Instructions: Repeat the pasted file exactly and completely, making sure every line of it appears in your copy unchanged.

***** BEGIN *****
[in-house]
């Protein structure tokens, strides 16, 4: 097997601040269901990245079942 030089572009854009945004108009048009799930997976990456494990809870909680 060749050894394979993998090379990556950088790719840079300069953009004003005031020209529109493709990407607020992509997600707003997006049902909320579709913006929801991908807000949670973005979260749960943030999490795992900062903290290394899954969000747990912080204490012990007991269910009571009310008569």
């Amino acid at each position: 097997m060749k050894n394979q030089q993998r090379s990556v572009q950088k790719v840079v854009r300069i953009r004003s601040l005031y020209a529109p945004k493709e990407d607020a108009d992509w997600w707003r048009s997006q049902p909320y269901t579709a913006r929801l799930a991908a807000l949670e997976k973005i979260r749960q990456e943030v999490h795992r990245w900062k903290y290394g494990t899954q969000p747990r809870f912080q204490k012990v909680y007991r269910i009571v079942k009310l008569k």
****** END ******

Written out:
[in-house]
């Protein structure tokens, strides 16, 4: 097997601040269901990245079942 030089572009854009945004108009048009799930997976990456494990809870909680 060749050894394979993998090379990556950088790719840079300069953009004003005031020209529109493709990407607020992509997600707003997006049902909320579709913006929801991908807000949670973005979260749960943030999490795992900062903290290394899954969000747990912080204490012990007991269910009571009310008569």
């Amino acid at each position: 097997m060749k050894n394979q030089q993998r090379s990556v572009q950088k790719v840079v854009r300069i953009r004003s601040l005031y020209a529109p945004k493709e990407d607020a108009d992509w997600w707003r048009s997006q049902p909320y269901t579709a913006r929801l799930a991908a807000l949670e997976k973005i979260r749960q990456e943030v999490h795992r990245w900062k903290y290394g494990t899954q969000p747990r809870f912080q204490k012990v909680y007991r269910i009571v079942k009310l008569k």